Finding positives in birthing experience

For many women, the thought of childbirth evokes images of hysterical women groaning in pain as portrayed in dramas and furthered by shows like ‘One Born Every Minute’.

However, Positive Birth Movement facilitator Robina May is on a mission to debunk the myths of childbirth and help women overcome fears of birthing.

“The Positive Birth Movement is a grassroots movement, spreading positivity about childbirth via a global network of free Positive Birth groups, linked by social media,” Ms May said.

“There are monthly meet-ups that are free and each month we discuss the same topic all over the world.

“It’s somewhere for people to go and feel comfortable in a relaxed environment and share any concerns they may have… because all women should be entitled to have a positive birth.”

The first Traralgon chapter of the movement, open to anyone to attend, will begin at 1.30pm on Friday, 28 July at the Traralgon library, with discussions on ‘the fear of birth’ facilitated by Ms May.

She defined a positive birth experience as the woman walking away feeling empowered, feeling that she had achieved what she wanted and was happy with the outcome.

Ms May said there were many barriers to women achieving positive birth experiences, listing being “unsure of their choice and unsure of their rights” as some significant contributors to the problem.

“I think informed choice is a big thing. Women need to be informed of anything so that they can then make the decision of whether they feel it is necessary, or what are the alternatives,” she said.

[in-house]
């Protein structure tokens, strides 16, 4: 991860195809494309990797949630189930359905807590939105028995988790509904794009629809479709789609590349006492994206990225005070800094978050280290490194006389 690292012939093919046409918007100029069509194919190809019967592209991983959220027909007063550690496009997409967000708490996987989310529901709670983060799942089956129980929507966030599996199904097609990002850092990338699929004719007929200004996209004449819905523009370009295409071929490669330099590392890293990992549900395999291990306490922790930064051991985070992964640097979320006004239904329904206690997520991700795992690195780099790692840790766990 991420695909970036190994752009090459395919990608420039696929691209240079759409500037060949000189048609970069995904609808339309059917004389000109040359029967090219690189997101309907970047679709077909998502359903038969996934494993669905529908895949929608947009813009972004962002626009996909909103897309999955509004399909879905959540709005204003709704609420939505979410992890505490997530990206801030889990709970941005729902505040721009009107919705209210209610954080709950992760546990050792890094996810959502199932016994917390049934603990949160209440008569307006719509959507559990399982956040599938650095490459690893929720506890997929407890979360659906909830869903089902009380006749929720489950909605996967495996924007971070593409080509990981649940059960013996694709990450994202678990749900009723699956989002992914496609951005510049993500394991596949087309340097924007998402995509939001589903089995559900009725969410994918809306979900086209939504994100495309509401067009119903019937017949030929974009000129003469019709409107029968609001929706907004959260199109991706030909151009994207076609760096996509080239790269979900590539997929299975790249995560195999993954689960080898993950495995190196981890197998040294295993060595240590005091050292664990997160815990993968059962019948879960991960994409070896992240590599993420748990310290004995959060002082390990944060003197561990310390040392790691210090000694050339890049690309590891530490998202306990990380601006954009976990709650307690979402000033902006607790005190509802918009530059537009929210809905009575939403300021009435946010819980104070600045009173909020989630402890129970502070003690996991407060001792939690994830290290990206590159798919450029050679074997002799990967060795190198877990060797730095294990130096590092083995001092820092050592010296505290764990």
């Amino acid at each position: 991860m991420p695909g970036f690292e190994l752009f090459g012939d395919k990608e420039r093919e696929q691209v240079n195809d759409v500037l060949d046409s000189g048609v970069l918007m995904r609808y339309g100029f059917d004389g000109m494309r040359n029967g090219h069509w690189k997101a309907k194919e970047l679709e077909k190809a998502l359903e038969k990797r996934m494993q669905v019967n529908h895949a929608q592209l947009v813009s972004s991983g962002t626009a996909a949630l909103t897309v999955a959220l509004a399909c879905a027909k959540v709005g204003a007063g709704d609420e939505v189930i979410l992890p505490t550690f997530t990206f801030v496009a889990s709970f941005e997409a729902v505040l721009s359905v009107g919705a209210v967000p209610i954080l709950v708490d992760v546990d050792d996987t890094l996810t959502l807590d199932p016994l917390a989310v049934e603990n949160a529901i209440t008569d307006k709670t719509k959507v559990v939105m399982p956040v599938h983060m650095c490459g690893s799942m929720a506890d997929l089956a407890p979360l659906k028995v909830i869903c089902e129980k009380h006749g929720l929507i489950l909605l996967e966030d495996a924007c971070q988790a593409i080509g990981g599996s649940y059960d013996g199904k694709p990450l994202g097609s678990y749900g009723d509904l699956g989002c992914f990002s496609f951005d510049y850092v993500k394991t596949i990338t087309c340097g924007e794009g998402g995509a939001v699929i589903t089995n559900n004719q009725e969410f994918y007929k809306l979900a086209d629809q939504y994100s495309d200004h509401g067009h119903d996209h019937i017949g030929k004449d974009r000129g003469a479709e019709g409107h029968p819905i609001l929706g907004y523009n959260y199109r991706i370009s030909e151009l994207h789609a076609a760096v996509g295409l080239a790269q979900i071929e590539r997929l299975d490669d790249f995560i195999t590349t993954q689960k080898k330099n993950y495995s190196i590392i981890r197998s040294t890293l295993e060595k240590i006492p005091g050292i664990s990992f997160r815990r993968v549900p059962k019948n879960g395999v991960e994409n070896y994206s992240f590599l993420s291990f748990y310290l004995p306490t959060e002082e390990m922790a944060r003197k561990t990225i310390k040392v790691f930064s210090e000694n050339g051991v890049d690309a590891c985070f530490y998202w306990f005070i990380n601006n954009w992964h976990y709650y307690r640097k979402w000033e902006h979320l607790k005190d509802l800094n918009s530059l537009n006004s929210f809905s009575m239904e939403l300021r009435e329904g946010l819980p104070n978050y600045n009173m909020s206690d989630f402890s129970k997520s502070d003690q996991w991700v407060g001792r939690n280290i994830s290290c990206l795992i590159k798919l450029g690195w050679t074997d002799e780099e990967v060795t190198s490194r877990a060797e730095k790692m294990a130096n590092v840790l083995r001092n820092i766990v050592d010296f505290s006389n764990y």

“Having their partner involved, choosing the right care provider, choosing the right place to birth, having the right environment and support from family and community are important.

“Not going in with the fear of the unknown and being well prepared, educated (can help).”

Ms May, an experienced childbirth educator who has been involved in childbirth “for years”, said it was important to understand how fear and the body worked.

“Fear interferes with the natural birth hormones. So, if you’ve got adrenaline, rather than oxytocin and endorphins, your uterus actually won’t function,” she said.

“In the flight-or-fight mode, your blood and oxygen is redirected to your vital organs, while your uterus isn’t a vital organ.

“So if people are well aware and understand this, we can discuss ways to cope with fear and what they can do to feel more settled and have a positive experience.

“That is why fear and the discussion next week will be a really good one and I am looking forward to that being my first one, because fear is something that women really need to understand the importance of, how fear creates tension which creates pain as well.”

Ms May said the monthly Positive Birth Movement sessions were not so much designed as a tool for education, but more for discussion.

“This is taking it into women’s’ and society’s hands, that they are going to be the ones discussing with me what it is they want and I’ll facilitate them with positive prompts,” she said.

“The idea is to make women feel empowered to give birth and walk away, even if they do have a caesarean or intervention, they can still feel it was a positive experience… because they did everything they could possibly do.

“You don’t know what turn your birthing is going to take.”

For more information on the free Positive Birth Movement sessions, to be held in Traralgon on the last Friday of every month, visit the Positive Birth Movement Gippsland Facebook page.